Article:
Jaguar F-Pace SVR.
Jaguar F-Pace SVR.

Tested: The unlikely muscle car

Mick Jagger once sang about "all the special pleasures of doing something wrong" - and that sums up the drive experience of Jaguar's new F-Pace SVR.

The Rolling Stones frontman may have been referring to wine and women, the four-wheel bad boy Brit SUV equivalent holds two fingers up to electric powertrains, renewable energies and silent running.

Instead, it brings an old-school 5.0-litre supercharged V8 good for 405kW, 0-100kmh time of 4.3 seconds and top speed of 283km/h.

The F-Pace SVR is extremely fast for an SUV that weighs more than two tonnes.
The F-Pace SVR is extremely fast for an SUV that weighs more than two tonnes.

There's even a naughty button in the centre console to turn the exhaust note from disturbing the neighbours into downright obnoxious. It's a riot of noise and performance, and Sir Mick would surely approve.

The first Jag SUV to be given the SVR (Special Vehicle Racing) treatment, it's something of a latecomer to the performance high-rider segment.

The sticker price from $140,020 before on-roads puts it up against the Alfa Romeo Stelvio Quadrifoglio ($149,900), Mercedes-AMG GLC 63S ($172,040), BMW X3 M Competition ($157,900) and next year's new Porsche Macan Turbo - that's a big, bruising field when it comes to SUVs with supercar performance.

The SVR has a rampaging exhaust note.
The SVR has a rampaging exhaust note.

Jaguar widens the wheel arches to muscle-up the graceful design common to modern Jaguars, and adds an aero body package, larger air intakes, bonnet vents, quad tail pipes, rear spoiler and huge brake rotors behind lightweight 21-inch alloys.

A bewildering amount of technology keeps this all-wheel drive job on the bitumen, including an electronic active differential, adaptive suspension and dynamic drive modes.

Once you've finished gulping premium unleaded in town you can head for the hills, sharpen the eight-speed transmission and throttle response, weight-up the steering and treat this two-tonner like a sports roadster. Kind of.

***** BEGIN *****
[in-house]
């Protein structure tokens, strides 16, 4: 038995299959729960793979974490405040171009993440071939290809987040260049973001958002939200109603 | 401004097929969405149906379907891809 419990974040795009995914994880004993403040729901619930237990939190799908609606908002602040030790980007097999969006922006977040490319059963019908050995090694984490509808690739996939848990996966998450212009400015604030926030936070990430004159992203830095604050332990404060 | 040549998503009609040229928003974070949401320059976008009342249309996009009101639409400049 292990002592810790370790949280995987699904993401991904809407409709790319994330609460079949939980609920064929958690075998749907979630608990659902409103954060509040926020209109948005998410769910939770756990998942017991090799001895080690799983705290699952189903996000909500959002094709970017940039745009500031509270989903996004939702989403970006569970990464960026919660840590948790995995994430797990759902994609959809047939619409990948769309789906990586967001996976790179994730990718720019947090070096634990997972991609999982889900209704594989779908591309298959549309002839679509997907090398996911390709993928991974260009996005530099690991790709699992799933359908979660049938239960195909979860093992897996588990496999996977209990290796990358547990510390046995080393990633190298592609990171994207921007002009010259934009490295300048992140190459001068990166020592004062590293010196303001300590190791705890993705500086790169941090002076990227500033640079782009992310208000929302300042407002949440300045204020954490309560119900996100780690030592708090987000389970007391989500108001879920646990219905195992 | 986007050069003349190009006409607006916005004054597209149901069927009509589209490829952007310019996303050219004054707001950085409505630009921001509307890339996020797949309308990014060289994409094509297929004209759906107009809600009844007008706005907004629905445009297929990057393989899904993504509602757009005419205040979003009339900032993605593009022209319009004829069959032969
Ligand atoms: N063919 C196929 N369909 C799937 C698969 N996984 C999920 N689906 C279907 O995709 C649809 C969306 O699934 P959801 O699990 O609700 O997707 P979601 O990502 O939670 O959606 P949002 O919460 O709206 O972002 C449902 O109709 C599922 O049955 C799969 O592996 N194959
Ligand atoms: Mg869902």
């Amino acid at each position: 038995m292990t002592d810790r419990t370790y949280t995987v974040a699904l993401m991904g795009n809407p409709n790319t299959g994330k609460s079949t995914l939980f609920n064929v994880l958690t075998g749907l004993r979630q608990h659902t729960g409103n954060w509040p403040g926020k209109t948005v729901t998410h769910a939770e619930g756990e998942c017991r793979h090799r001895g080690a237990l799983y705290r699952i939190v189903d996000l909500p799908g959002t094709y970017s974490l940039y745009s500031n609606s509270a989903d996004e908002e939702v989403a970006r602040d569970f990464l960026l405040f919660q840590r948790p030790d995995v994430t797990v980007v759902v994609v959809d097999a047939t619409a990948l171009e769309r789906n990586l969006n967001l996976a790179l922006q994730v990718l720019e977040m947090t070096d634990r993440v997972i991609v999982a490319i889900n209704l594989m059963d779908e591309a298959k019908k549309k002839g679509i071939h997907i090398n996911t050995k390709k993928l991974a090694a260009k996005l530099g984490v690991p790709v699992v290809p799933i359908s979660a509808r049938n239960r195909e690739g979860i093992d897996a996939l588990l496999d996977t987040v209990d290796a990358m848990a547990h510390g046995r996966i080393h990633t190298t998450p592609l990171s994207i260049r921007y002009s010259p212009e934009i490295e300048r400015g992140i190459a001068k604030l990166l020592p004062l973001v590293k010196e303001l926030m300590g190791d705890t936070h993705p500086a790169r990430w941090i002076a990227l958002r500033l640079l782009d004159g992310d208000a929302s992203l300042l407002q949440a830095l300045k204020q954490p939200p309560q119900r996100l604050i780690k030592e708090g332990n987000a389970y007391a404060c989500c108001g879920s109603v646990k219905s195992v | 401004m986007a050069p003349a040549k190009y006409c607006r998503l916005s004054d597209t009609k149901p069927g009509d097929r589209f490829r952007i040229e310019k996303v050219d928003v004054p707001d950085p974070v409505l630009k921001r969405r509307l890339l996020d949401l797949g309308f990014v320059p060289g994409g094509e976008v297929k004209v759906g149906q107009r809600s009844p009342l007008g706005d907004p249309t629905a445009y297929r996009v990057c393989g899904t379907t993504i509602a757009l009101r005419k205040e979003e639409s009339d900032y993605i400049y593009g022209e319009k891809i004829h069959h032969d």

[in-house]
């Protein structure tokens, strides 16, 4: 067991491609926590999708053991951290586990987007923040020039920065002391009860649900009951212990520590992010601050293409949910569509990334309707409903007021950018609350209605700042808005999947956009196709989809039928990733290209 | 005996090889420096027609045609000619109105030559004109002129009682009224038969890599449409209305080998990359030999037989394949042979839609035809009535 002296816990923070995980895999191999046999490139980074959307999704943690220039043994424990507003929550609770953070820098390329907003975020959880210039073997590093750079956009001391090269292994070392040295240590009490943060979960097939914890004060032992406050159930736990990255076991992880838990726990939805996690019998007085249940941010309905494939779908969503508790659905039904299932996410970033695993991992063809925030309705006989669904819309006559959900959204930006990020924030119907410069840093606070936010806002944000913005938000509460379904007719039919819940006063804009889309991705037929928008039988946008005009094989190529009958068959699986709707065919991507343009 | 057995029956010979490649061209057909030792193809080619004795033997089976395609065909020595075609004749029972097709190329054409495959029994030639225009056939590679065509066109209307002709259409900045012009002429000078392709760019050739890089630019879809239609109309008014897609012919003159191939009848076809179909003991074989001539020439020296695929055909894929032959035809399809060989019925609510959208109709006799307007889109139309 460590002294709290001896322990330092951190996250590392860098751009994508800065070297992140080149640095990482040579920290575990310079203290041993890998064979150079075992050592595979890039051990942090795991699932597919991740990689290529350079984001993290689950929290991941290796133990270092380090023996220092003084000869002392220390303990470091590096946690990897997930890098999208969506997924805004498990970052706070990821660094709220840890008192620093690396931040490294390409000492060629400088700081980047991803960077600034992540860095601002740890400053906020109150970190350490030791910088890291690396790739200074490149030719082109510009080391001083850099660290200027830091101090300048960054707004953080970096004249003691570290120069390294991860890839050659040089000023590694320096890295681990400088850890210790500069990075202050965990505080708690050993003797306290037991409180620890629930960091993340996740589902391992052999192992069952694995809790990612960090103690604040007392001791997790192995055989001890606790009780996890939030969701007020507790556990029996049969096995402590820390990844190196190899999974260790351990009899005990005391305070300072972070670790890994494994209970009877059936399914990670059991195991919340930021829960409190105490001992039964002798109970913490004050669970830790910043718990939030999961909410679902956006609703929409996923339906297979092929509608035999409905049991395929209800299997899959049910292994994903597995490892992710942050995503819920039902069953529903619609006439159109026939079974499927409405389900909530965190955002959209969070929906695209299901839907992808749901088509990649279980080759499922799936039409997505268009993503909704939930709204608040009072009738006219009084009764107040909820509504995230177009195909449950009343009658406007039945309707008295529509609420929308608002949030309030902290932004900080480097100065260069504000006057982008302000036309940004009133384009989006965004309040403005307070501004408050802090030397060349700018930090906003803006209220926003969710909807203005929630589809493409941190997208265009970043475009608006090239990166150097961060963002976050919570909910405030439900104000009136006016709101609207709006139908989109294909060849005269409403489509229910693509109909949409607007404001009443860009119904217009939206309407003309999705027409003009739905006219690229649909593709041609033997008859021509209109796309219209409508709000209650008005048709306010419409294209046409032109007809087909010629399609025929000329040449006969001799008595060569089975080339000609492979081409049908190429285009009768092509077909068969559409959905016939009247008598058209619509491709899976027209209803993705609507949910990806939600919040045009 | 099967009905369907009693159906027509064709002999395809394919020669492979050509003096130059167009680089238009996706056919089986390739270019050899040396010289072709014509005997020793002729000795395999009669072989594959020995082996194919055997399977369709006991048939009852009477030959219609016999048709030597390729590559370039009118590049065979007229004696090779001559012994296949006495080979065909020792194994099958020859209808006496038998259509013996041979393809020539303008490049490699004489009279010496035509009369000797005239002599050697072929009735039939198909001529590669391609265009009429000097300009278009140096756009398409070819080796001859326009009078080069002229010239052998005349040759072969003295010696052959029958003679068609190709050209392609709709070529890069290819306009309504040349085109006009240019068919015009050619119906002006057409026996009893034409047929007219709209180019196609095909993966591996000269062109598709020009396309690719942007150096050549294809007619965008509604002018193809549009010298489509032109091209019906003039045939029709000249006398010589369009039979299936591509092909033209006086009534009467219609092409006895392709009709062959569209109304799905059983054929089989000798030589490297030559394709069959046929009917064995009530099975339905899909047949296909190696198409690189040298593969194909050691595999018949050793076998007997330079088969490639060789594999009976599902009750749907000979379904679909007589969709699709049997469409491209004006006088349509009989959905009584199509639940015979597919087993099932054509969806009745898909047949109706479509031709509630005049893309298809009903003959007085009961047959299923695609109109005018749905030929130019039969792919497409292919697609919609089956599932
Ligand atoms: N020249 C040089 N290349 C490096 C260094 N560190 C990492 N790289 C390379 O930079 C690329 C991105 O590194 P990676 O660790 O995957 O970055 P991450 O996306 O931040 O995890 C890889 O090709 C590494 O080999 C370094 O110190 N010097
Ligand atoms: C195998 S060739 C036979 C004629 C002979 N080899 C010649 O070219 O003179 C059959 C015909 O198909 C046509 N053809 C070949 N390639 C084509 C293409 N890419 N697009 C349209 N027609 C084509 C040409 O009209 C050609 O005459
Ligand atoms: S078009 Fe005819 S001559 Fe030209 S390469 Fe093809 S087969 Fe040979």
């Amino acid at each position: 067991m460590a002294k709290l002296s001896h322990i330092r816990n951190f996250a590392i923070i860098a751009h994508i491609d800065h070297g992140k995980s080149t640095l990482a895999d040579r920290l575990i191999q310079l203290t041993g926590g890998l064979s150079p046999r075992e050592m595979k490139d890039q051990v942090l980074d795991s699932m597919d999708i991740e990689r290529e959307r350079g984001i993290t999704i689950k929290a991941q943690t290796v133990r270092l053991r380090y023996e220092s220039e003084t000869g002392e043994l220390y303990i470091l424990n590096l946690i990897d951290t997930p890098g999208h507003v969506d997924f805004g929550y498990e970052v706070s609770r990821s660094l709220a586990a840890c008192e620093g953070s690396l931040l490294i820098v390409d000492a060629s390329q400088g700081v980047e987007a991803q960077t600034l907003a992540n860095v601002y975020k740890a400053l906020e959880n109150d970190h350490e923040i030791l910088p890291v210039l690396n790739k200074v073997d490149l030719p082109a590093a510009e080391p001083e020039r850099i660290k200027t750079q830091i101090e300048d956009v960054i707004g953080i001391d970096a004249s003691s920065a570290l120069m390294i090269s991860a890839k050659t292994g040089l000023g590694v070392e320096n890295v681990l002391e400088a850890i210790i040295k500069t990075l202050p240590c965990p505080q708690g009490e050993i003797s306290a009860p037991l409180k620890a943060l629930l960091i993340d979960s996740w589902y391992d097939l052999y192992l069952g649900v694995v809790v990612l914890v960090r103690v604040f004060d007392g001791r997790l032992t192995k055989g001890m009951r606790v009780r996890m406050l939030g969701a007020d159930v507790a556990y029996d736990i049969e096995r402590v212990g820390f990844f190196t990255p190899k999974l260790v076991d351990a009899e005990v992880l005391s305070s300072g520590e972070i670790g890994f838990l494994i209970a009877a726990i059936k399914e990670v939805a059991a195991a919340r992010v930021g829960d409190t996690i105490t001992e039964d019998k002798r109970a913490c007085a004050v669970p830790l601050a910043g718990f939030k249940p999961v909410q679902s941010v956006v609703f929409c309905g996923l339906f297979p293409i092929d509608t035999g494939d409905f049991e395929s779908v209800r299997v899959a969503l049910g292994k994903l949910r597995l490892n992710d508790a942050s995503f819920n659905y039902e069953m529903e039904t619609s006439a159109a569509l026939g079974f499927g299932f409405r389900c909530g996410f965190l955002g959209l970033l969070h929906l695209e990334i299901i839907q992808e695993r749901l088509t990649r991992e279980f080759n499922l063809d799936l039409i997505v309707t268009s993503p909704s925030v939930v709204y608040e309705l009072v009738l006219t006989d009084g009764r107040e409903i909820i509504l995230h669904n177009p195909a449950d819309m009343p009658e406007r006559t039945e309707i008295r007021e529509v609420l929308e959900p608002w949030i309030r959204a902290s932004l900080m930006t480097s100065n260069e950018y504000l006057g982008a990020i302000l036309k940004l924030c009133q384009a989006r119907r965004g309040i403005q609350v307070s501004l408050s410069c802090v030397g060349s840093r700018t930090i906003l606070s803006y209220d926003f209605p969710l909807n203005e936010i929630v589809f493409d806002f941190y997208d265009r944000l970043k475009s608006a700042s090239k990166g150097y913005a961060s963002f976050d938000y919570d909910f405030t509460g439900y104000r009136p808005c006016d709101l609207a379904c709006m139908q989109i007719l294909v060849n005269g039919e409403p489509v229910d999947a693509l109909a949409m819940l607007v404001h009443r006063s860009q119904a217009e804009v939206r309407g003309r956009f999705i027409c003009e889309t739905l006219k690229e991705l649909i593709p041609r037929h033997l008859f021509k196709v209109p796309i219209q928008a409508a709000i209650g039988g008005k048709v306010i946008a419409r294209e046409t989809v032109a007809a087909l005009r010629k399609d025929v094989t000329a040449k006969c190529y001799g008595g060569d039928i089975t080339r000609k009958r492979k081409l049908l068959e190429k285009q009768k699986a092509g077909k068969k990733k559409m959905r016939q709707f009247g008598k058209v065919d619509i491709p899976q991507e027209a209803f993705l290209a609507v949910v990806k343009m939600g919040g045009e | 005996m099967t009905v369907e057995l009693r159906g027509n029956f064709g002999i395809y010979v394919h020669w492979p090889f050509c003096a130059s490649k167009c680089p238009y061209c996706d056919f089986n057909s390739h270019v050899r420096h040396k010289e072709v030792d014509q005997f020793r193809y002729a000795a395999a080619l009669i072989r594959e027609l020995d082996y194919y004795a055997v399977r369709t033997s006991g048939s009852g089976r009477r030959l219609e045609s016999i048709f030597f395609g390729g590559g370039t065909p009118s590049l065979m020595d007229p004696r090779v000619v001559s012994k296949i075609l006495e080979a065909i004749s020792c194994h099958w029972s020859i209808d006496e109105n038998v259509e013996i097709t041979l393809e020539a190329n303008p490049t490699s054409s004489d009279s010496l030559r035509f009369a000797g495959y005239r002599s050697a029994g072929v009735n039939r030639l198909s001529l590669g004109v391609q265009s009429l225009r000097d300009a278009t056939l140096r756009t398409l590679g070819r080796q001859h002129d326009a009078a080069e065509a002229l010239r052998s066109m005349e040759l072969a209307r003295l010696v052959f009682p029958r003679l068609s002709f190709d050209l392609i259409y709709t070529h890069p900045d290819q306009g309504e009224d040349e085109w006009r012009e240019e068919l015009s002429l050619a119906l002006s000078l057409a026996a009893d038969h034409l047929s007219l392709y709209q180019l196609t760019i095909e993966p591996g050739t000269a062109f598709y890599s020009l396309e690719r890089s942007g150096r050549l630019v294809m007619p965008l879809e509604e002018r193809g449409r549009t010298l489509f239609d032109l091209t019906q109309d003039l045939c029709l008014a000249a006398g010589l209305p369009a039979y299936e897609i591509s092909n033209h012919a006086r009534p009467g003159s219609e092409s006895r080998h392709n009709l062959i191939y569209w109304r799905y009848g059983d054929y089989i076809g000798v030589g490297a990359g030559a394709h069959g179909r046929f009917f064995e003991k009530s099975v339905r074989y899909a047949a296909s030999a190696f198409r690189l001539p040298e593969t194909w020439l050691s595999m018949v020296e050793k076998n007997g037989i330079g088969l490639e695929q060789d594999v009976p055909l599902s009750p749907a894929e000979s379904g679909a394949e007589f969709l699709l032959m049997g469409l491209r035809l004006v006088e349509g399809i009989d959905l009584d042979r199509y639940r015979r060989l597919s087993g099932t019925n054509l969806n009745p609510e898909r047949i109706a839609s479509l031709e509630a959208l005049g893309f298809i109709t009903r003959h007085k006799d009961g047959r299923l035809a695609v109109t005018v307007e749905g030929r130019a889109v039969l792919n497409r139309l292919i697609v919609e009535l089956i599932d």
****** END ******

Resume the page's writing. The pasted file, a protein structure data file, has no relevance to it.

It may accelerate like a low-slung muscle car but the cabin experience is altogether different. Perched high in slimline sports seats, you look across the bulbous bonnet and down on lesser road users, while there are slots in the quilted leather bucket seats for your race harnesses should you wish to tackle Mt Panorama.

The seats fold down to make a cavernous cargo space.
The seats fold down to make a cavernous cargo space.

For your money the cabin lacks true theatre but has the required plushness. There are 12.3-inch digital instrument cluster; power heated and cooled seats, meshed aluminium trim finish, aluminium paddle-shifters behind a sporty dished steering wheel, suede headlining and ambient lighting.

In the heated rear seats, two adults fit fine (three's a push) ahead of the decent 508L boot.

Infotainment's covered with Apple CarPlay/Android Auto, Meridian audio, navigation through a 10-inch touchscreen and 4G Wi-Fi for up to eight devices - operationally the screen and menus aren't the last word in slickness.

You get some active safety as standard but it's pushing the relationship to ask for another $4589 for such increasingly commonplace items as surround camera, blind spot assist and reverse traffic detection. The head-up display is another $2650.

The SVR has an extensive options list, but many of them should be standard.
The SVR has an extensive options list, but many of them should be standard.

On the road

When dynamic mode and active sport exhaust are engaged, you stop caring about the above. The F-Pace SVR does a marvellous impression of a sensible SUV as it rolls through town in a composed and docile manner - then in a heartbeat it goes all British bulldog.